With Local Elections in Much of the U.K., Here’s What’s at Stake

Earlier this year, when Mr. Sunak’s leadership looked shaky, these elections seemed like a potential trigger for a leadership crisis and a comeback opportunity for Mr. Johnson, whose own fall was accelerated by local election losses last year.

Since then, Mr. Sunak has struck a post-Brexit deal with the European Union on Northern Ireland, and stabilized the economy after upheavals under Liz Truss, Mr. Johnson’s short-lived successor. By contrast, Mr. Johnson is embroiled in an inquiry into whether he lied to Parliament about lockdown-busting parties during the pandemic.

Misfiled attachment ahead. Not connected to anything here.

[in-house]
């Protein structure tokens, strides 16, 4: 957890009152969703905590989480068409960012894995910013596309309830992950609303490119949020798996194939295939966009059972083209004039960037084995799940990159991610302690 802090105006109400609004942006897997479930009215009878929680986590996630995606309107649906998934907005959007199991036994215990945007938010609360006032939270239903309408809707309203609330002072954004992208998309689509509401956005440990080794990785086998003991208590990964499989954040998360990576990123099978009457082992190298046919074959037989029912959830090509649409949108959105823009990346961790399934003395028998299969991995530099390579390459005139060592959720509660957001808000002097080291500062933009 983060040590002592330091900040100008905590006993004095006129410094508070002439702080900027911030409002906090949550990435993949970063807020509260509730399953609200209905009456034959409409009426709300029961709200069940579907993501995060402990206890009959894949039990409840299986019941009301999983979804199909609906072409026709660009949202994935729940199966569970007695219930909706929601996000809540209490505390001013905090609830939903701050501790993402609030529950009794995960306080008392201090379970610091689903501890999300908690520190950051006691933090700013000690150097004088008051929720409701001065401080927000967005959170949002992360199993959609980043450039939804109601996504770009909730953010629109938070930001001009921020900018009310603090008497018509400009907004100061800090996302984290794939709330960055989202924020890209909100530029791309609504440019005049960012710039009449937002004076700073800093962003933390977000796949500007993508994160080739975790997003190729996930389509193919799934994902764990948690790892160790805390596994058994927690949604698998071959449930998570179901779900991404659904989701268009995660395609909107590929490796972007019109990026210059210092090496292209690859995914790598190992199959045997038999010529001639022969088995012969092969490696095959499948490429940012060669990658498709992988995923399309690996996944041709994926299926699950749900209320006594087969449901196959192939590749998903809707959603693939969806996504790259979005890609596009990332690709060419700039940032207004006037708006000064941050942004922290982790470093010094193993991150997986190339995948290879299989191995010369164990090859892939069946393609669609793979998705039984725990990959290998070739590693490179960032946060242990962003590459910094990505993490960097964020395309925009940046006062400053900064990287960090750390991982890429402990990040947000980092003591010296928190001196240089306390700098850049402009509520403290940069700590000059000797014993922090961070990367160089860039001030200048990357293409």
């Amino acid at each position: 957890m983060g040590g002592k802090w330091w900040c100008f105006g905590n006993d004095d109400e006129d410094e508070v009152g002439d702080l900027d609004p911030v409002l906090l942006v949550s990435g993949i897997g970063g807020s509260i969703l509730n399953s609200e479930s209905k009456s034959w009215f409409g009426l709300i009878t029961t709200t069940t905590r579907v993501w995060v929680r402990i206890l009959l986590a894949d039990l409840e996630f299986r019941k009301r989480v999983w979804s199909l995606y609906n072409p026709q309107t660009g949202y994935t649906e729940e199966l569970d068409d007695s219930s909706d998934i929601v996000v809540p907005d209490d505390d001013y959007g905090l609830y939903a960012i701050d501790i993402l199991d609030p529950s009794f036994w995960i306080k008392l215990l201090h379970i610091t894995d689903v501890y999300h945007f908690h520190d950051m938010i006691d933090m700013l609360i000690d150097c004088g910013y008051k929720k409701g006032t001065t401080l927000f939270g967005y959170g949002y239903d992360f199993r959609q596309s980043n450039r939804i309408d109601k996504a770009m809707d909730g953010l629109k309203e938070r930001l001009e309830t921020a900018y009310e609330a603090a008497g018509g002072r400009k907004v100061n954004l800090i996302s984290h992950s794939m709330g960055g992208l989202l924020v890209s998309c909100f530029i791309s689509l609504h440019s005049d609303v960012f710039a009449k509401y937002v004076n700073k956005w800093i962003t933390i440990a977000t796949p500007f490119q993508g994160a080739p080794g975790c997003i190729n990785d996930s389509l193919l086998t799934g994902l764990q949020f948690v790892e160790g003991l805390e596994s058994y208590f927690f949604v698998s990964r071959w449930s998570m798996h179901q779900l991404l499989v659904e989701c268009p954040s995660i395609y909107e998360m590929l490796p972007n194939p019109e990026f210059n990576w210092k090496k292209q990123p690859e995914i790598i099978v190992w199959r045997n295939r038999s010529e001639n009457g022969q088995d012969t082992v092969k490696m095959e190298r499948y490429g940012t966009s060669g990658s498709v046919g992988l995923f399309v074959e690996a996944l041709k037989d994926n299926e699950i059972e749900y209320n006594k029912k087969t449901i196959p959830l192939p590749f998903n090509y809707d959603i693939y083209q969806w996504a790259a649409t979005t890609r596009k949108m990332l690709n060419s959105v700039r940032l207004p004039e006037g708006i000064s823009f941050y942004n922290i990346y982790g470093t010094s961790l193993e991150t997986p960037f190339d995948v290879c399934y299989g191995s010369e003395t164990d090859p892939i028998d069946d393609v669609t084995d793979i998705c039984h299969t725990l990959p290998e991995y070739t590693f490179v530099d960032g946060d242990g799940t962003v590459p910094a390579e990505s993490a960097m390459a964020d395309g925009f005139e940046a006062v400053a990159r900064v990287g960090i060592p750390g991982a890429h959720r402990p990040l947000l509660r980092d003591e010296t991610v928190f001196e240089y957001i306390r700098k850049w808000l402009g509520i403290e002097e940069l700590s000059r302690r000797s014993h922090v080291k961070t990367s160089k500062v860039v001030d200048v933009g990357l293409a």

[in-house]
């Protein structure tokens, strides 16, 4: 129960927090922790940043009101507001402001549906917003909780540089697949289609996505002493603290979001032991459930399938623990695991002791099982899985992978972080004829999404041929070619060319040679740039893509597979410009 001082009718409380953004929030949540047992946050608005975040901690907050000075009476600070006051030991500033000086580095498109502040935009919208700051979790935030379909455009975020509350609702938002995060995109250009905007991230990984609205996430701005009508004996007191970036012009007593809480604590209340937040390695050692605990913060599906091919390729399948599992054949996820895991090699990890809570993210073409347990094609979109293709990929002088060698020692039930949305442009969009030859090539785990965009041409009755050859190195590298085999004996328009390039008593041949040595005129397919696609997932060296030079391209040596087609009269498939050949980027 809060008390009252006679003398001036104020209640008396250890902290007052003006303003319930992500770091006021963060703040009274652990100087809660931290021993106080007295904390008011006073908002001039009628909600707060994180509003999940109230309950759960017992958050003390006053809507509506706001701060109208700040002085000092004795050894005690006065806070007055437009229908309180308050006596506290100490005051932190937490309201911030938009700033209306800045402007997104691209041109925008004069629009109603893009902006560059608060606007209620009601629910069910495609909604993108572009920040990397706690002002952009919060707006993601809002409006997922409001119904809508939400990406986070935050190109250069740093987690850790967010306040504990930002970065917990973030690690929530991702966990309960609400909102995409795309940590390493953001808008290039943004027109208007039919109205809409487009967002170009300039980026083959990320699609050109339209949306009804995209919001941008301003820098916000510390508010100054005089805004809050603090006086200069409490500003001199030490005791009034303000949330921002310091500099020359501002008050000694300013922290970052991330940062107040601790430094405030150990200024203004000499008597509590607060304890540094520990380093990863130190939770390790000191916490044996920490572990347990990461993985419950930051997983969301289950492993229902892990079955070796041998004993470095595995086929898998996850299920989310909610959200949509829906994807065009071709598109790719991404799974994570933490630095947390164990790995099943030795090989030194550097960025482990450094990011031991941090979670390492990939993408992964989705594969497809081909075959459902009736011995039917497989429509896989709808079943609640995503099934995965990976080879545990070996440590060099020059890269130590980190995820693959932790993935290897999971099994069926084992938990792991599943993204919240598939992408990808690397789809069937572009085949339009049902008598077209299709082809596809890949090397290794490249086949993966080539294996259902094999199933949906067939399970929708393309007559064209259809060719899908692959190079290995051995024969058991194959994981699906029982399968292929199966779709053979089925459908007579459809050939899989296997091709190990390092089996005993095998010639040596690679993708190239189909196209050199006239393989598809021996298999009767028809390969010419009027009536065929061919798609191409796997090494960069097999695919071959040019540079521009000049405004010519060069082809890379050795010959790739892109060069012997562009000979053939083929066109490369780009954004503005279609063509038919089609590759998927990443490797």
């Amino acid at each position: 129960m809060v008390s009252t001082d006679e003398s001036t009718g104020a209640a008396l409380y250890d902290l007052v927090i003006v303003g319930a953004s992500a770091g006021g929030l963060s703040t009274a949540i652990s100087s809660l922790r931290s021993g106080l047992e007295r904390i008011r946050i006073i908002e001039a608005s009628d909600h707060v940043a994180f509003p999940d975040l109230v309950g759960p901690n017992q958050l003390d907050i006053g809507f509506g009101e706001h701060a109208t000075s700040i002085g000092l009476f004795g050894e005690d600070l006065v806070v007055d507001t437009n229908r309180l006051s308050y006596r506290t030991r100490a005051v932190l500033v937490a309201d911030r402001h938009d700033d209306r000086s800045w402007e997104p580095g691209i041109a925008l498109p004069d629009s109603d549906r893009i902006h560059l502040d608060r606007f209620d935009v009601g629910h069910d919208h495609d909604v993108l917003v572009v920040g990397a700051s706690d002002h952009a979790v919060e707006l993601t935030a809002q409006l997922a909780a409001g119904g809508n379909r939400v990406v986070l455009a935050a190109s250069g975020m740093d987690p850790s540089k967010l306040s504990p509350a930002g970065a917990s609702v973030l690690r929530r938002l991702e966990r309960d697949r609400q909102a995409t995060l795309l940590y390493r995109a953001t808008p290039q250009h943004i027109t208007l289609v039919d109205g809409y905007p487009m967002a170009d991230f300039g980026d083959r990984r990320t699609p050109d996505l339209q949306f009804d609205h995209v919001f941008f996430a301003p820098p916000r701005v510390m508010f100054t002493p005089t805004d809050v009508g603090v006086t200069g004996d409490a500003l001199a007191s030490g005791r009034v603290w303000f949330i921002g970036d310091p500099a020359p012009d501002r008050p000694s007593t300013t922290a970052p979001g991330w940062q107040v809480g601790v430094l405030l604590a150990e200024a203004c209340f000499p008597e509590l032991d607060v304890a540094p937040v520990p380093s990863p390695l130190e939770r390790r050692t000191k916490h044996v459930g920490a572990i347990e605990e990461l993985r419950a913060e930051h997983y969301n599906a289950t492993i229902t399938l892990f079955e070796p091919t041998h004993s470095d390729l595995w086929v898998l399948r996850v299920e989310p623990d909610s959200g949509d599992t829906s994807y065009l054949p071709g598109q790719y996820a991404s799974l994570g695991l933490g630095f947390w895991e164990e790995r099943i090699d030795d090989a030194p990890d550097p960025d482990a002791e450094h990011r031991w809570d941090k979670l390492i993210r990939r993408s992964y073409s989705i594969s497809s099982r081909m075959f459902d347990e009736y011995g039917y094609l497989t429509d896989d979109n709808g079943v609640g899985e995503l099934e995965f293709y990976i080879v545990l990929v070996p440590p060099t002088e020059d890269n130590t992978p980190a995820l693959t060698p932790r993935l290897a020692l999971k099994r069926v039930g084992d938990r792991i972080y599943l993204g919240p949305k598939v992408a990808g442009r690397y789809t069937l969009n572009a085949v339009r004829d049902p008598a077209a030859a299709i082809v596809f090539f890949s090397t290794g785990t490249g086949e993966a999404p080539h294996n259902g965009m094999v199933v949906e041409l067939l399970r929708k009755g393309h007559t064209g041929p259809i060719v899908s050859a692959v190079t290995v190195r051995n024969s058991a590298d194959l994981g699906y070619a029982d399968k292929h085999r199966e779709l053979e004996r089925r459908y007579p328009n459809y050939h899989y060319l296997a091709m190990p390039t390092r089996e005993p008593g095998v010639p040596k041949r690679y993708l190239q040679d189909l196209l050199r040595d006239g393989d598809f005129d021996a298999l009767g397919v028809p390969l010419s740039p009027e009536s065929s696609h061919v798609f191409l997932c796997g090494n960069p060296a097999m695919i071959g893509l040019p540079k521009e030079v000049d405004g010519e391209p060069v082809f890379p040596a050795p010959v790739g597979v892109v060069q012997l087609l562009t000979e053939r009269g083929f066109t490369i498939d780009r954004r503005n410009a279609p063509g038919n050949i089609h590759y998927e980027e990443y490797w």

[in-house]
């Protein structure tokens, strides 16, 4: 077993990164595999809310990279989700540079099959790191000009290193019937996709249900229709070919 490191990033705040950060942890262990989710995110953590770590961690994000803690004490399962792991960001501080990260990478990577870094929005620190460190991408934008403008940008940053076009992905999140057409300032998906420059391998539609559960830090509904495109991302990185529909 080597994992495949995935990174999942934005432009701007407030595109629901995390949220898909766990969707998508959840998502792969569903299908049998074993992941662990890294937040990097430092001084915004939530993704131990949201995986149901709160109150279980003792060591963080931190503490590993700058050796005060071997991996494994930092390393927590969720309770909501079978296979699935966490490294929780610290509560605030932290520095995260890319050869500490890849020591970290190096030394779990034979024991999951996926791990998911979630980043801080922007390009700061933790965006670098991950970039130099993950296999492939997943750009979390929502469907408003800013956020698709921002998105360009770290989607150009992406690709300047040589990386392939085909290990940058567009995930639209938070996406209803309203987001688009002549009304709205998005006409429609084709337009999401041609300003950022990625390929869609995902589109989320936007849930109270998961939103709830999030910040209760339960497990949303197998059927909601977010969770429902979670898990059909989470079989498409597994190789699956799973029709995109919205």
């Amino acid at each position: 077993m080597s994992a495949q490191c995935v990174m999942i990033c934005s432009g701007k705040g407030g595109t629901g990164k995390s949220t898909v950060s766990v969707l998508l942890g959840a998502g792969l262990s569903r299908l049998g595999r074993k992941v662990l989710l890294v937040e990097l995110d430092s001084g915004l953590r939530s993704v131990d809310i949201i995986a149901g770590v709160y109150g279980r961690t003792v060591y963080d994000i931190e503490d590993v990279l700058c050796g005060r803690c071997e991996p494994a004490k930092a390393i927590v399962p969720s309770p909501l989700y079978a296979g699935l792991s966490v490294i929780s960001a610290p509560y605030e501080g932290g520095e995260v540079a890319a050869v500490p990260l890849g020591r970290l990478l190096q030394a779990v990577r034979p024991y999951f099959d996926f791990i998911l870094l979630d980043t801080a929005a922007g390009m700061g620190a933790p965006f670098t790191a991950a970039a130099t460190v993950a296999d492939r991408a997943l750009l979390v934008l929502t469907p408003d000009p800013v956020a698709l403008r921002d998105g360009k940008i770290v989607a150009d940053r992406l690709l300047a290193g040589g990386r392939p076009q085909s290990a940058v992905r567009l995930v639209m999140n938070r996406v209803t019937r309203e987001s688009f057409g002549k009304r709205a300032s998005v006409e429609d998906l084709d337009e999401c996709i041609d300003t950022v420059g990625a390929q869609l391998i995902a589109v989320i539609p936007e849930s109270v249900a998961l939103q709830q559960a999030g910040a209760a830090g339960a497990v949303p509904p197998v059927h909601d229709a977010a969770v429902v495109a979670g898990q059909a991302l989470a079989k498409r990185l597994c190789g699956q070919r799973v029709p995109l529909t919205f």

So Mr. Sunak’s position looks secure for now. But a bad result could demoralize party workers, shake confidence in his prospects, embolden his critics and confirm expectations that he will postpone calling a general election until late next year (it must take place by January 2025). A better-than-expected result for the Conservatives would strengthen Mr. Sunak and increase pressure on Mr. Starmer.

If the Conservatives do suffer, the prime minister has one big thing going for him: timing. On Saturday, all the British media’s attention will shift to the pomp and pageantry of the coronation of King Charles III.

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